or in various concepts of bounded rationality. nepotism. any spatially defined unit that constitutes the object of planning. It incorporated the thesis. as American progressive reformers. Peter Hall’s Great Planning Disasters (1980). without reflection on the process by which the ideal city was formulated. and personal domination. That these (with perhaps the exception of Rationality and Power) have usually not been labeled books in planning theory and assigned in planning theory courses seems largely a consequence of convenience and of the self-conscious labeling of their output as planning theory by one group of scholars in the field who concentrate on the role of the planner as mediator. “Why has planning theory ceased to be urban?” The impetus for the development of planning lay in a critique of the industrial city and a desire to re-create cities according to enlightened design principles. In part. during the first part of the twentieth century. or on redeveloping the existing city. “Should planning theory be urban?” but rather. and the distributional effects of planning decisions. my own book The City Builders (2001). Whether the focus was on greenfield sites. good planning was assumed to be simultaneously in the general interest and guided by experts.122 Fainstein regions as well—that is. (2) the dependence of effective planning on its context. is not intellectually viable for a number of reasons. it could apply its technical expertise to the solution of social problems without impinging on freedom: The new bureaucracy brought with it a new objectivity in human affairs. Rather. the theorists of rationality primarily concern themselves with methodology and its limitations. it was this assumption that precipitated the recent turn in planning theory to communication. there was. there has been a developing body of empirically based planning theory that does look simultaneously at planners and their spatial objects. the question one would more likely ask is not. in favourable cases. a theme to which I will return later in this article. The focus of the contemporary group is on communication and the roles of planners. Faludi 1973). later made explicit in planning’s rational model. This move. some attention to process. as well as their predecessors who sought to delineate a technical strategy for planners in the rational model. planning devoted itself to producing the desired object. however. Its implicit theoretical arguments were about the nature of the good city rather than how one derived that concept.4 The distinction between urban theory and planning theory. To be sure. the formulation of the means to reach those goals and the process of implementing those means could be conducted impartially by disinterested appointed officials (Dror 1968. James Scott’s Seeing Like a State (1998). in operations research. as in Ebenezer Howard’s garden city model. At the same time. It did so. The development of an explicit theory directed at prescribing the planner’s modus operandi began with the publication of Karl Mannheim’s Man and Society in an Age of Reconstruction in 1935. can be almost completely superseded by the desire for justice and impartiality. still present in a bureaucracy which is chosen mainly from the ranks of the ruling classes. continuing through Alan Altshuler’s The City Planning Process (1965). 323) . Mannheim’s ambition exceeded that of city planning—inspired by the ideals of reform liberalism. Planning. and the Public Interest (1955). The characterization of planning theorists as disregarding the city applies most strongly to those who presently focus on prescribing normative criteria for planning practice. which I will elaborate in this article. They include (1) the historical roots and justification for planning. Francine Rabinovitz’s City Politics and Planning (1969). the method of making the necessary choices was not problematized. rested on a view that a sharp line separated politics from administration and a belief that experts could develop policies in isolation from selfish interests. in their effort to rid government of bias and corruption. become so strong that the element of class consciousness. This tendency towards objectivity may. however. we have seen a steady stream of works that raised questions of how planners shaped urban form. the political and economic forces constraining planning. There is something about bureaucratic procedure which helps to neutralize the original leanings towards patronage. and most recently Bent Flyvbjerg’s Rationality and Power (1998). with Meyerson and Banfield’s book Politics. as in Haussmann’s Paris and Burnham’s City Beautiful. to name a few. then. Beginning. a part of a general impetus to divorce public policy determination from politics. he envisioned the national state’s participation in economic and social planning. however. successfully pressed for independent planning commissions. It was taken for granted that the function of planning was to impose a consciously chosen pattern of development upon the urban terrain. (Mannheim 1935/1940. that general goals could be stipulated in advance within a democratic political process. and (3) the objective of planning as conscious creation of a just city. Historical Roots and Justification for Planning If one examines the historical roots of planning. He argued that if the planning bureaucracy was subject to parliamentary control.5 It laid the philosophical foundations for later theorizing by describing a democratic planning process that would enable experts to plan under the guidance of the public through their elected representatives.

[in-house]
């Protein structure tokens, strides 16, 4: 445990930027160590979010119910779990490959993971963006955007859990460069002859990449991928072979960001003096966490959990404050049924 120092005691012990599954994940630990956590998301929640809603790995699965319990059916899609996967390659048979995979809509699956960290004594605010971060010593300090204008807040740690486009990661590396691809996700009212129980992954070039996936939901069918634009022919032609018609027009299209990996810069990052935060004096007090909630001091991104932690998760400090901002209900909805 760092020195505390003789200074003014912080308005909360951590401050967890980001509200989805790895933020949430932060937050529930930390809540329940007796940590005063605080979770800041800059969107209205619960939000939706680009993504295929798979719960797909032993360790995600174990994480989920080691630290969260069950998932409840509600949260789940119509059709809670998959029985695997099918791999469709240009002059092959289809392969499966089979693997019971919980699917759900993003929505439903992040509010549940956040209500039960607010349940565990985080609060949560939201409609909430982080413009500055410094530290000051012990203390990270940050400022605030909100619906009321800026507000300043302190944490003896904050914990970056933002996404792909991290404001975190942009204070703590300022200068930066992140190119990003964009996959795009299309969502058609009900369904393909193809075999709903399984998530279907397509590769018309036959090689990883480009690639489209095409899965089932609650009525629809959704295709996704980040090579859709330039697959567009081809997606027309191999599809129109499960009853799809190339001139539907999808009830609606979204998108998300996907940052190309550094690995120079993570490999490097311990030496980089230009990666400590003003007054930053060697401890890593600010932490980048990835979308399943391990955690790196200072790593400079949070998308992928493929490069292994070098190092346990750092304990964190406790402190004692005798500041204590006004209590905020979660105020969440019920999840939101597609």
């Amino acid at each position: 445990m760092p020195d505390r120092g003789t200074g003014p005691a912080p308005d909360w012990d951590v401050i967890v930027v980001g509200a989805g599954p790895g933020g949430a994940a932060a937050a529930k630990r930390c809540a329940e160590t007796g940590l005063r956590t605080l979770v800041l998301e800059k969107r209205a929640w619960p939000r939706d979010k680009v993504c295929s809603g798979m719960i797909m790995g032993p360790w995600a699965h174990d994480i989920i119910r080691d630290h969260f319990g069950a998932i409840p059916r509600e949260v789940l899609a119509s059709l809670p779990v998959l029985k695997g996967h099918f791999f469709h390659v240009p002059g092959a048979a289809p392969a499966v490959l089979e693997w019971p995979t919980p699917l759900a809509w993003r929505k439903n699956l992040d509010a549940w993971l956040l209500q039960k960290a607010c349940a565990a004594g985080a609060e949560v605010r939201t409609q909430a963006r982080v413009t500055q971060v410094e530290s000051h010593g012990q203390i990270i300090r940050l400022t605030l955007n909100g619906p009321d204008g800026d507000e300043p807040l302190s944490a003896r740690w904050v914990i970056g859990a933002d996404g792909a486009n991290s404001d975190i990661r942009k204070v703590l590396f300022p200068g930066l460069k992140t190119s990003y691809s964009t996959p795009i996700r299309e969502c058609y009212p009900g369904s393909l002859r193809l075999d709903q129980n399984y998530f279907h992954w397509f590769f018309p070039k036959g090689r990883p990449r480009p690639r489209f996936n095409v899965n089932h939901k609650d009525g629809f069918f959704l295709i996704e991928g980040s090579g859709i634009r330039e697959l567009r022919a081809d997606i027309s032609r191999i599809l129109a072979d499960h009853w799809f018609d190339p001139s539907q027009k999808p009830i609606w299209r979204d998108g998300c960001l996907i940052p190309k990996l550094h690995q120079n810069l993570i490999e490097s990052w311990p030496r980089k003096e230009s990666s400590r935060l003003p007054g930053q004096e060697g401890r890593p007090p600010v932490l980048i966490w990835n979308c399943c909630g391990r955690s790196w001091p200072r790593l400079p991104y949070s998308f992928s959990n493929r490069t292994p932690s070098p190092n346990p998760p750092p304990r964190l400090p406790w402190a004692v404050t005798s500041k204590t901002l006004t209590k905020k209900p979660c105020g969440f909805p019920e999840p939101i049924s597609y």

at least in part. . . obscure. The theoretical model of democracy. as a result of which the meaning of the object in the perspective of the other person remains. however. Mannheim (1935/1940) laid the foundation for the direction taken by academic planners during the postwar period: The subject [of physical planning] changed from a kind of craft . Mannheim is a clear precursor of Habermas in respect to this view of rationality. Giddens presents an approach to knowledge that is neither relativist nor positivist but. after which experts would reach a decision using the tools of modern statistical and economic analysis. and Herbert Gans (1968) analyzed the impacts of urban renewal on the displaced. by which the public made its wishes known through electing representatives and then withdrew from deliberations. And this planning process was independent of the thing that was planned. They relegated public input to the goal-setting process. it was to the particular impacts of public programs on affected communities. and urban renewal. but only in terms of the perspective of a given situation. he stated. in a striking foreshadowing of postmodernist/poststructuralist critique. from contemporary communicative theorists in that he expects an educated elite. leading to the critiques of planning that developed within the social movements of the 1960s and 1970s (Fainstein and Fainstein 1974. planners were not the principal wielders of power in framing urban renewal and highway programs. the vision of planning expertise incorporated in the rational model wholly ignored the devastating attack on positivism mounted by Mannheim himself in his essay on the sociology of knowledge. . one might say. into an apparently scientific activity in which vast amounts of precise information were garnered and processed in such a way that the planner could devise very sensitive systems of guidance and control. 283. . Viewing planners in isolation from the political forces impinging on them unduly magnified their importance and resulted in a distorted understanding of the causes of community displacement. Thus. and urban transformations. crumbled in the face of the actual operation of planning bureaucracies (Fainstein and Fainstein 1982). however. by which knowledge circles in and out of society. In both his explanation of people’s willingness to trust expertise and in his description of reflexivity. dialectical). It does insist. [This approach] does not signify that there are no criteria of rightness and wrongness in a discussion. . the assumptions underlying applying quantitative cost-benefit analysis to weigh alternatives within the rational model are undermined. Ironically. “relationist” (or. opposition was not to general goals of urban and transportation improvement. and the use of reason and comparative analysis rather than a formally rational methodology is proposed.6 These critiques were directed at both process and outcome.8 Although there was a tendency in these papers to blame planners as the people most directly responsible for policies resulting in neighborhood destruction. 329) Famous for transforming city planning from a primarily design profession to a social science. Instead of the old master-plan or blueprint approach. that it lies in the nature of certain assertions that they cannot be formulated absolutely.7 In the areas of highways. Rather. connecting causes within the political economy with planning projects. theorists at the Universities of Chicago and Pennsylvania and their followers laid out the rational model and methods for testing policy alternatives (Sarbib 1983). 281. to plan on behalf of society at large. it was inevitable that a conference dedicated to planning theory would have such a singular focus. the principal concern of those resisting planning programs was with the consequences of those programs for the city. 284) As applied to urban planning. Thus. For each of the participants [in a discussion] the “object” [of discourse] has a more or less different meaning because it grows out of the whole of their respective frames of reference. (Hall 1996. the new concept was of planning as a process. Mannheim’s (1936) assault on universalism denies that forecasters can assume that past experience will simply repeat itself in a new historical context and jettisons the notion of a value-free methodology. . Perhaps. . . . critics accused them of being undemocratic by not consulting the people most directly affected by planning initiatives. 1983. at least within theoretical expositions of planning and in legitimations of its practice.Planning Theory and the City 123 In his acceptance of the role of impartial expertise and of legislative control of planning goals. he differs. 327. . Even though planners were accountable to elected officials. Here. Castells 1977. the rational model’s assumption of expertise divorced from its social base lived on. If not in practice. however. But while some of the objection was to the procedures governments used at the time. housing development. these communities needed to be involved in the specifics of planning if they were to exercise any real control. His views perhaps find their most recent echo in the work of Giddens (1990). Influenced by the move toward critical theory occurring in all the social sciences at that time. Davidoff 1965/2003). . (Mannheim 1936. . as he puts it. Jane Jacobs (1961) referred to the sacking of cities. . the first major conference devoted explicitly to planning theory examined planning’s impacts. . albeit indirectly. however. working within his flexible definition of reasoned reflection. . which assumed that the objectives were fixed from the start. Interests and the powers of perception of the different perspectives are conditioned by the social situations in which they arose and to which they are relevant.